Athens, March 18, 2015/ Independent Balkan News Agency
By Spiros Sideris
In favour of the settlement of the issue of the greek claims for war reparations are politicians of the German Social Democrats (SPD) and Greens, with their statements in the online version of the magazine Der Spiegel.
“Politically, in my opinion, the case is clear: we need to approach the victims and their relatives financially. I think it would be good from the German side to put our own house in order in terms of the past. The point is to recognise that we have committed a great injustice in Greece”, says the head of the Fundamental Rights of the SPD Gesine Schwan and points out that the Germans are not familiar with the misfortunes of the Greeks under the Nazis.
“But the victims and their descendants have more memory than the perpetrators and their descendants”, she says and points out that the forced loan should undoubtedly be paid, while she characterised as reasonable the proposal to establish a foundation for research and reconciliation, in which further compensations will be made available.
The deputy chairman of the SPD Ralf Stegner stresses that “we should not connect the issue of reparations to the current debate over the eurocrisis”, but this debate be conducted independently. “This concerns the management of our own history. I’m against the argument that these have finished. Even after decades there are issues of international law to resolve”, he stresses.
“Germany cannot disappear the claim of Greece just like that”
On the part of the Greens, the head of their Parliamentary Group Anton Hofreiter states that “Germany cannot disappear just like that the claim of Greece for compensation from the table” and stresses that “this chapter has essentially noshut neither morally nor legally”, while the German government would do well to discuss with Greece to examine the German crimes in Greece and to seek a friendly solution”.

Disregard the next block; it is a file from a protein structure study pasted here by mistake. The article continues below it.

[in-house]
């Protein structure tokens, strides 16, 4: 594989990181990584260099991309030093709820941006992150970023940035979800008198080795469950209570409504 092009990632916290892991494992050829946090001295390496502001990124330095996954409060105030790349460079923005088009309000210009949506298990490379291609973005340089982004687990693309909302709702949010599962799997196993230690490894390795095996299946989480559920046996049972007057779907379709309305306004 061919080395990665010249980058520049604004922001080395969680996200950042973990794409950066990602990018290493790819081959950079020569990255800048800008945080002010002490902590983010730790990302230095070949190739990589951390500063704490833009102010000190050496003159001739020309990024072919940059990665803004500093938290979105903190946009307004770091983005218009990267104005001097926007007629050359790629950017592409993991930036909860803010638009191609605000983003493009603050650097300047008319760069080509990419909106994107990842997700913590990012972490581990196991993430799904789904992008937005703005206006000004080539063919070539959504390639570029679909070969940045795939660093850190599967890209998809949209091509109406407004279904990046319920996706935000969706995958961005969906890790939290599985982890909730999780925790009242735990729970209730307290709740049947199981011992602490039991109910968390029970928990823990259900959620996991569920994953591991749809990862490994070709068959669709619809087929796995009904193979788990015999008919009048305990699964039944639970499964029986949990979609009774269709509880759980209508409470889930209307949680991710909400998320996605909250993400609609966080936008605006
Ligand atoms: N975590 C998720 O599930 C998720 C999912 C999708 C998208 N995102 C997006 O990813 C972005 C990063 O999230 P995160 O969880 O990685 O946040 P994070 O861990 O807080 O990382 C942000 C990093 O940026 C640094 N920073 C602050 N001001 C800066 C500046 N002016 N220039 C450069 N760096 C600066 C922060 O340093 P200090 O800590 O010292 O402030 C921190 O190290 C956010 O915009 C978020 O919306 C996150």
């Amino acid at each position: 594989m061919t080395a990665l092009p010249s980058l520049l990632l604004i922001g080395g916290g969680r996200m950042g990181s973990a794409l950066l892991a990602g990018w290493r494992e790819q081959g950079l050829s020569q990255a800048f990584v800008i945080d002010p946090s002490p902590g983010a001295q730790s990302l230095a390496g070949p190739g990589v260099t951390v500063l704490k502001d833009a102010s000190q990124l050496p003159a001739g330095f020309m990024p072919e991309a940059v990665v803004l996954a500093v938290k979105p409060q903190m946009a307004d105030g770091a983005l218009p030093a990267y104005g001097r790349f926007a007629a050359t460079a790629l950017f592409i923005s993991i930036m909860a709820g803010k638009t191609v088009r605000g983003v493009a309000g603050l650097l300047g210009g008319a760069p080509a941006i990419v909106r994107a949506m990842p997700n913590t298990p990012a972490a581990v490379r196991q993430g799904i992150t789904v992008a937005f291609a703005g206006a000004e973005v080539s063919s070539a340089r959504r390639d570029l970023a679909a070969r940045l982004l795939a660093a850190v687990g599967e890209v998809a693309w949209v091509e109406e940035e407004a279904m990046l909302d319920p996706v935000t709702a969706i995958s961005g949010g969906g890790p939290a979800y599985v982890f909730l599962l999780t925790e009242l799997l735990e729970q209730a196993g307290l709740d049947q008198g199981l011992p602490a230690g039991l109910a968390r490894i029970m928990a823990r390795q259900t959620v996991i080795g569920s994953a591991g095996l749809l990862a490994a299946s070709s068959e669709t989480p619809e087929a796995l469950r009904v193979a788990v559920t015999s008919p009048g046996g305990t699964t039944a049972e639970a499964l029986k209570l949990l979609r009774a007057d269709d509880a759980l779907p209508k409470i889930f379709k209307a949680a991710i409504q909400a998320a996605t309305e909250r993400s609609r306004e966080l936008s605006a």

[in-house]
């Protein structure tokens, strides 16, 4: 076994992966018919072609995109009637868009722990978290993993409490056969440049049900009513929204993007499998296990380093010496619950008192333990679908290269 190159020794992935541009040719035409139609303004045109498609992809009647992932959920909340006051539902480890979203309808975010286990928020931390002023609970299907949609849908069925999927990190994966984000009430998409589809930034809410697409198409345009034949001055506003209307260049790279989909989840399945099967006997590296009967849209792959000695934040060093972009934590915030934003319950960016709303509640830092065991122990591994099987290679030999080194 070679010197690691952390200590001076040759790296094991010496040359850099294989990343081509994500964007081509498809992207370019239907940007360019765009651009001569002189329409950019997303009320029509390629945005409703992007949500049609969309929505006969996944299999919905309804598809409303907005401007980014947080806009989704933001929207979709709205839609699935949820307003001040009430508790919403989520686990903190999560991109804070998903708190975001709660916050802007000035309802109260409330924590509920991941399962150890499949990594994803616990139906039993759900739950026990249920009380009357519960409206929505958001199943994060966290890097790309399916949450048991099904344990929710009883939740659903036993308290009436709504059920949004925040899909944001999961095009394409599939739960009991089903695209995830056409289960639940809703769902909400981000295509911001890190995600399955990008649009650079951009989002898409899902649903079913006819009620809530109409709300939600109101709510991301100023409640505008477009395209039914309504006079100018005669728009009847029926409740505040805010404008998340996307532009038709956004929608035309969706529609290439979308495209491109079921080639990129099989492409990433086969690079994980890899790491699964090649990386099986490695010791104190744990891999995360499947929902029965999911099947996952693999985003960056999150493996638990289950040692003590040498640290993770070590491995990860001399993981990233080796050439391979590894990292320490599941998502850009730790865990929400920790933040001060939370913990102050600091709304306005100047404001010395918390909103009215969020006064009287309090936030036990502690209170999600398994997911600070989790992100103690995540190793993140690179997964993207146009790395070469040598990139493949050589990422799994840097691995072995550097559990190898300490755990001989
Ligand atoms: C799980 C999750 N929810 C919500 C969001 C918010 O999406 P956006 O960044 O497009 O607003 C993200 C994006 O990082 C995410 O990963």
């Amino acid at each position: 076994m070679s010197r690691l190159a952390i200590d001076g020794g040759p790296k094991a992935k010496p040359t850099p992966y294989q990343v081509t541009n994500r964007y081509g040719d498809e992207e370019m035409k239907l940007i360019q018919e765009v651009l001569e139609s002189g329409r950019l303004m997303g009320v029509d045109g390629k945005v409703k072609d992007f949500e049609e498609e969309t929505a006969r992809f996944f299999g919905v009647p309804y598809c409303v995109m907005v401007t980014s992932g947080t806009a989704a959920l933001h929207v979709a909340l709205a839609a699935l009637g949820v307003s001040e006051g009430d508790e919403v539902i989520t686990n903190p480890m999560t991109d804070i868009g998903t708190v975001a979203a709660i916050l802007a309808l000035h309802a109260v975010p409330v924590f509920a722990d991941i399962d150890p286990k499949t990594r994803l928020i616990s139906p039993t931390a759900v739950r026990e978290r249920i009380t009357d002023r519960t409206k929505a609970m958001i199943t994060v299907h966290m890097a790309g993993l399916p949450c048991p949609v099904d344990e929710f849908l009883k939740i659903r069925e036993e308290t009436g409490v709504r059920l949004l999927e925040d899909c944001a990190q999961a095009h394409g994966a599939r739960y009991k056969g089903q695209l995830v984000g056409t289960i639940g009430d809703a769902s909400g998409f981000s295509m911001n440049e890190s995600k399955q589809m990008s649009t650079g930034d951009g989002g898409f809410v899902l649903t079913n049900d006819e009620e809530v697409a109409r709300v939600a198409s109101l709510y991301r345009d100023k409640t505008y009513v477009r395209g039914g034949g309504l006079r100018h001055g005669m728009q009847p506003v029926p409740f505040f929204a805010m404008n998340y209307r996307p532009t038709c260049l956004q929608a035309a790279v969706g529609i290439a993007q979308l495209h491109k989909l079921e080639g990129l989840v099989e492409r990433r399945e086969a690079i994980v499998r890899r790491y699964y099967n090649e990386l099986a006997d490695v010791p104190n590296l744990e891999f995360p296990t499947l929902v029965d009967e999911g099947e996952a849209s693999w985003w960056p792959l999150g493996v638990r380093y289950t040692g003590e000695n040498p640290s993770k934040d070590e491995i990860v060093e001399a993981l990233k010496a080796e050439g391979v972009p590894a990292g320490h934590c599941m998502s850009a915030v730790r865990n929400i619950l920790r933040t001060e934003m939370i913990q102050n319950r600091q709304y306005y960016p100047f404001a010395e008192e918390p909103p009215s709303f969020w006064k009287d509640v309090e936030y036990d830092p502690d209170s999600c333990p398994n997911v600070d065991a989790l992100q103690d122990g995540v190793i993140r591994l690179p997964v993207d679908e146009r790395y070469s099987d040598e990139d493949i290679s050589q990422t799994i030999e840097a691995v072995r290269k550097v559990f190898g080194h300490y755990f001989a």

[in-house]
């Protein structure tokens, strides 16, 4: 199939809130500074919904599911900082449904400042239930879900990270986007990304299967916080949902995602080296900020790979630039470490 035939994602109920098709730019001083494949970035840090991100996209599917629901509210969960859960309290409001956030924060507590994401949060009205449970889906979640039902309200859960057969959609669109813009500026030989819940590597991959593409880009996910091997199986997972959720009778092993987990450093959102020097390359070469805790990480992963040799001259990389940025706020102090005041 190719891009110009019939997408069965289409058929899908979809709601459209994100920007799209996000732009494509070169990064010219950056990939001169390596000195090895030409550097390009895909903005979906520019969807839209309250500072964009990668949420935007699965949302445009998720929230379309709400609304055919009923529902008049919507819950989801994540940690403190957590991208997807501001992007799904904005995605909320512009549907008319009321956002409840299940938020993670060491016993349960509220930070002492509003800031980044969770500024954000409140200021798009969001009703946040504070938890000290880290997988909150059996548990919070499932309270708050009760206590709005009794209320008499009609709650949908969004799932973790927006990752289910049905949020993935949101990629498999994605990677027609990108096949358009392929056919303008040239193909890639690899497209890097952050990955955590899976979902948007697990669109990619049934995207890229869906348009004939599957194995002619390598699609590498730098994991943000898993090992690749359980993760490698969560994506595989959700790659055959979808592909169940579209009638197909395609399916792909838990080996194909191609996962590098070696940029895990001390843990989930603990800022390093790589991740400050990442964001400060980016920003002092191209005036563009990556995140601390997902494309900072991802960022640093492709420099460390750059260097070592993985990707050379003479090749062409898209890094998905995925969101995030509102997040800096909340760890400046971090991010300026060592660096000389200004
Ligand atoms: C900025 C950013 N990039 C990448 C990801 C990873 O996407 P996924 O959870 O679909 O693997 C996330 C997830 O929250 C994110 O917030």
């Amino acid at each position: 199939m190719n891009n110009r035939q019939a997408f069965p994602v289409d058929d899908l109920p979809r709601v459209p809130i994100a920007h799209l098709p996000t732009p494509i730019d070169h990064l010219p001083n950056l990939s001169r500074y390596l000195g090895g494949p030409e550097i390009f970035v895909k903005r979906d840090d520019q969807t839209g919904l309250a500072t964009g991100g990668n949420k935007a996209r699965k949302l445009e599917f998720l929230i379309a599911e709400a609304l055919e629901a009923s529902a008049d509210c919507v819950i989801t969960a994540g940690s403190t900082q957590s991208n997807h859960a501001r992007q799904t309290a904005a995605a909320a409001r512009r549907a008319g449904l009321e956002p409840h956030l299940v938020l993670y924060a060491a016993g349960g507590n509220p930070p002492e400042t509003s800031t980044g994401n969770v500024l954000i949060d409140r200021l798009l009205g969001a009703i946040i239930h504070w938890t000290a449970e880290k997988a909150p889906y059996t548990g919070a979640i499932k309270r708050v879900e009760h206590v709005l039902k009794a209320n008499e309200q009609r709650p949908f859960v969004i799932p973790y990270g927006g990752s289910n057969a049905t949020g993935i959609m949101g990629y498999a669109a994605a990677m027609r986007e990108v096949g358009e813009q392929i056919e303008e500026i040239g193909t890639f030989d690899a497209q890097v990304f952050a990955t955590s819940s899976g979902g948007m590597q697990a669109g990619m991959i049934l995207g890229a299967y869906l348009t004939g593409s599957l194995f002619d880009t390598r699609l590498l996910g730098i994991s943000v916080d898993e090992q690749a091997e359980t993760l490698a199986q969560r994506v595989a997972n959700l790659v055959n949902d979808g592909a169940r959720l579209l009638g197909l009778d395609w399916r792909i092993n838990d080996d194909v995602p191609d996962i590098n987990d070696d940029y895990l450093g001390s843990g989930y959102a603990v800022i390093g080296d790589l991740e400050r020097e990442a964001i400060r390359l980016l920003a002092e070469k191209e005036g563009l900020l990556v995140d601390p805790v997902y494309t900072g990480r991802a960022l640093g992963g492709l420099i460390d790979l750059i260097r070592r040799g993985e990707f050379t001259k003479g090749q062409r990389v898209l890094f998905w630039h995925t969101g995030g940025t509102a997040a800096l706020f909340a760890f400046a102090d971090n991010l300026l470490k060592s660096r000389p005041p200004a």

But he considers unacceptable such a sensitive and difficult issue to be mixed in the negotiations on the economic aid for the crisis. Ms. Schwann, has a different view is in this regard, however, since she believes that “psychologically it is understandable that Athens asks in this situation if we Germans have always behaved so honorably”.
However, under special international law Frank Schorkopf, the reference from the Berlin side the 2+4 Agreement no longer appeases the debate and the argument should be wider. Spiegel recalls that the Scientific Service of the German Parliament has expressed doubts as to whether the German government can maintain its position. “It could be billions”, emphasised in the publication and makes a reference to the reparations for cases such as the massacre in Distomo and the forced occupation loan.
Cheap maneuver the claim of compensation, says a member of CSU
“No one bites the hand that feeds him”, said the head of the Bavarians Christian Democrats (CSU) in the German Parliament, Gerda Hasselfeldt, referring to the Greek claim for reparations, which she described as “cheap maneuver designed to distract”.
Hasselfeldt argued that “the issue now is not to reconcile with the past” and added that Greece must solve the current problems.
“The ball is to the Greek government. A discussion of Germany compensation is unnecessary. The issue is legally arranged”, she said, agreeing with the criticism of the Finance Minister Wolfgang Schaeuble to Athens. The minister “rightly pointed out that the Greek government must do ‘its homework’ and not distract attention”, said the Bavarian politician.